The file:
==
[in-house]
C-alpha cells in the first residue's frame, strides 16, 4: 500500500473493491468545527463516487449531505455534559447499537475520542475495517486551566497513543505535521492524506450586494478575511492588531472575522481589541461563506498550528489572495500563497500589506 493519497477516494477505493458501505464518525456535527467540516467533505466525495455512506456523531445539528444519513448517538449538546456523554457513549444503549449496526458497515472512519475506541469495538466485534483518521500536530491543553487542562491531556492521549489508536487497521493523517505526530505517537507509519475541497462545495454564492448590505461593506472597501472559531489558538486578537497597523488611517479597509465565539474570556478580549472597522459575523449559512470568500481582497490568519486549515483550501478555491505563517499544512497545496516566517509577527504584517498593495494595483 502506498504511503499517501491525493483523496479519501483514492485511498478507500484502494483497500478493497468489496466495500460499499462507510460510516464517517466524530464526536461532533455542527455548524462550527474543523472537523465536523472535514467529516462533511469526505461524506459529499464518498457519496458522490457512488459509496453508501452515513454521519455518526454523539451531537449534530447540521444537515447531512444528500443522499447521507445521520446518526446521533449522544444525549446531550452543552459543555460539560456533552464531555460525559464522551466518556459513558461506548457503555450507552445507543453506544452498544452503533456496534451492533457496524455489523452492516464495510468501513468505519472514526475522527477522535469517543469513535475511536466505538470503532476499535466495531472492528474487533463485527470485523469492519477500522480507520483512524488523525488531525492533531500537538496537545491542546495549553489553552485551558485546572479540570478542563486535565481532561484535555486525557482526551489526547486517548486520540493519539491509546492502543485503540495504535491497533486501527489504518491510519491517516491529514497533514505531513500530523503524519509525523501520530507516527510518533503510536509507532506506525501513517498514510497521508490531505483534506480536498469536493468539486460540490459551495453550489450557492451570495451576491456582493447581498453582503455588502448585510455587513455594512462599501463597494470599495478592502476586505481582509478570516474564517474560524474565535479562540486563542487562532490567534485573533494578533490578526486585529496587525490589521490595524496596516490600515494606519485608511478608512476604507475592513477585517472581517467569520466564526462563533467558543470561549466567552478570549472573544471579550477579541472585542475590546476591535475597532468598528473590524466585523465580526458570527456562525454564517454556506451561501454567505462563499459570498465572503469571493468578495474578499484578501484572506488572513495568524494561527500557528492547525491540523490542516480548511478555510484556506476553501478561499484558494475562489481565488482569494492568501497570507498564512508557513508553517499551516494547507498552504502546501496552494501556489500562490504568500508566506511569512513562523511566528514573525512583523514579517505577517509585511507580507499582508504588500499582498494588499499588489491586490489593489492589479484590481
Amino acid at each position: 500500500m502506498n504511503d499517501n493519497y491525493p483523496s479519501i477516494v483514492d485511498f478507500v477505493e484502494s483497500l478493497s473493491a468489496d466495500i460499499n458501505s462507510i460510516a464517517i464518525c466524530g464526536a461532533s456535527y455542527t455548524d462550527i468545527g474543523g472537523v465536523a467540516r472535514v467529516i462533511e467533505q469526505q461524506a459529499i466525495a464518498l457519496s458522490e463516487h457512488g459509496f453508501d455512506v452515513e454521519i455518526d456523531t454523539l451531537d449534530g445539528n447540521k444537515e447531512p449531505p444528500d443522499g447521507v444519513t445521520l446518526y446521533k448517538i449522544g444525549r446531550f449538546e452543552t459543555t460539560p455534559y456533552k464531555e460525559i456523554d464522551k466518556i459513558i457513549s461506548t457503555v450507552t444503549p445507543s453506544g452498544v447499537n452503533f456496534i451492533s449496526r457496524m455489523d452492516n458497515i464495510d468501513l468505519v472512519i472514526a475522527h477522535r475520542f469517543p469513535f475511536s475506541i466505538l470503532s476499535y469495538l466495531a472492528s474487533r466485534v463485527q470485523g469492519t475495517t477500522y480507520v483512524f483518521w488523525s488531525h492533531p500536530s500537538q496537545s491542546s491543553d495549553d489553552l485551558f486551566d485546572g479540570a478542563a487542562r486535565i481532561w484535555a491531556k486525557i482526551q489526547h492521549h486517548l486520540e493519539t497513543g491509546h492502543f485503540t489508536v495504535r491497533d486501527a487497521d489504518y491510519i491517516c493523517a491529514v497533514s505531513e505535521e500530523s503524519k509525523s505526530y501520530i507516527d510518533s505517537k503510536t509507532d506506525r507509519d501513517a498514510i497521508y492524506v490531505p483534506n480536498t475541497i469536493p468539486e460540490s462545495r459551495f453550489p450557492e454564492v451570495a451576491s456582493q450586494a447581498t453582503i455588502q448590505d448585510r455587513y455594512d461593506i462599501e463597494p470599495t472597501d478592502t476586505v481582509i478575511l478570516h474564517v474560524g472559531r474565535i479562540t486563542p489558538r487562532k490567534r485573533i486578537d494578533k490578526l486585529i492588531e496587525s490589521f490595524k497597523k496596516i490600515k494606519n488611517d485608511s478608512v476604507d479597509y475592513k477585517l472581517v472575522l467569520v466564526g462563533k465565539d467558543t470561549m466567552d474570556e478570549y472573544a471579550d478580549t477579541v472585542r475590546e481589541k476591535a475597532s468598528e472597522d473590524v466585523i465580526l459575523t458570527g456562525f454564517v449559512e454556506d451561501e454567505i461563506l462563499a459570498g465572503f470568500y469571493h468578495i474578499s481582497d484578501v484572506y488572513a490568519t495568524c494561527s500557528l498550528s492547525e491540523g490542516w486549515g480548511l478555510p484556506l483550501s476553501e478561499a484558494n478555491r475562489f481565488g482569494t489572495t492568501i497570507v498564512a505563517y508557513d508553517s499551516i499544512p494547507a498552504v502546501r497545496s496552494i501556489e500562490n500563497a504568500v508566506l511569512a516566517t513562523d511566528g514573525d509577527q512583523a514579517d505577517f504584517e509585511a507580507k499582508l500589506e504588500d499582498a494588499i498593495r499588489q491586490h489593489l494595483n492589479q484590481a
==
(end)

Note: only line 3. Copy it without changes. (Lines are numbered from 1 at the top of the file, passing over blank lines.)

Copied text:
Amino acid at each position: 500500500m502506498n504511503d499517501n493519497y491525493p483523496s479519501i477516494v483514492d485511498f478507500v477505493e484502494s483497500l478493497s473493491a468489496d466495500i460499499n458501505s462507510i460510516a464517517i464518525c466524530g464526536a461532533s456535527y455542527t455548524d462550527i468545527g474543523g472537523v465536523a467540516r472535514v467529516i462533511e467533505q469526505q461524506a459529499i466525495a464518498l457519496s458522490e463516487h457512488g459509496f453508501d455512506v452515513e454521519i455518526d456523531t454523539l451531537d449534530g445539528n447540521k444537515e447531512p449531505p444528500d443522499g447521507v444519513t445521520l446518526y446521533k448517538i449522544g444525549r446531550f449538546e452543552t459543555t460539560p455534559y456533552k464531555e460525559i456523554d464522551k466518556i459513558i457513549s461506548t457503555v450507552t444503549p445507543s453506544g452498544v447499537n452503533f456496534i451492533s449496526r457496524m455489523d452492516n458497515i464495510d468501513l468505519v472512519i472514526a475522527h477522535r475520542f469517543p469513535f475511536s475506541i466505538l470503532s476499535y469495538l466495531a472492528s474487533r466485534v463485527q470485523g469492519t475495517t477500522y480507520v483512524f483518521w488523525s488531525h492533531p500536530s500537538q496537545s491542546s491543553d495549553d489553552l485551558f486551566d485546572g479540570a478542563a487542562r486535565i481532561w484535555a491531556k486525557i482526551q489526547h492521549h486517548l486520540e493519539t497513543g491509546h492502543f485503540t489508536v495504535r491497533d486501527a487497521d489504518y491510519i491517516c493523517a491529514v497533514s505531513e505535521e500530523s503524519k509525523s505526530y501520530i507516527d510518533s505517537k503510536t509507532d506506525r507509519d501513517a498514510i497521508y492524506v490531505p483534506n480536498t475541497i469536493p468539486e460540490s462545495r459551495f453550489p450557492e454564492v451570495a451576491s456582493q450586494a447581498t453582503i455588502q448590505d448585510r455587513y455594512d461593506i462599501e463597494p470599495t472597501d478592502t476586505v481582509i478575511l478570516h474564517v474560524g472559531r474565535i479562540t486563542p489558538r487562532k490567534r485573533i486578537d494578533k490578526l486585529i492588531e496587525s490589521f490595524k497597523k496596516i490600515k494606519n488611517d485608511s478608512v476604507d479597509y475592513k477585517l472581517v472575522l467569520v466564526g462563533k465565539d467558543t470561549m466567552d474570556e478570549y472573544a471579550d478580549t477579541v472585542r475590546e481589541k476591535a475597532s468598528e472597522d473590524v466585523i465580526l459575523t458570527g456562525f454564517v449559512e454556506d451561501e454567505i461563506l462563499a459570498g465572503f470568500y469571493h468578495i474578499s481582497d484578501v484572506y488572513a490568519t495568524c494561527s500557528l498550528s492547525e491540523g490542516w486549515g480548511l478555510p484556506l483550501s476553501e478561499a484558494n478555491r475562489f481565488g482569494t489572495t492568501i497570507v498564512a505563517y508557513d508553517s499551516i499544512p494547507a498552504v502546501r497545496s496552494i501556489e500562490n500563497a504568500v508566506l511569512a516566517t513562523d511566528g514573525d509577527q512583523a514579517d505577517f504584517e509585511a507580507k499582508l500589506e504588500d499582498a494588499i498593495r499588489q491586490h489593489l494595483n492589479q484590481a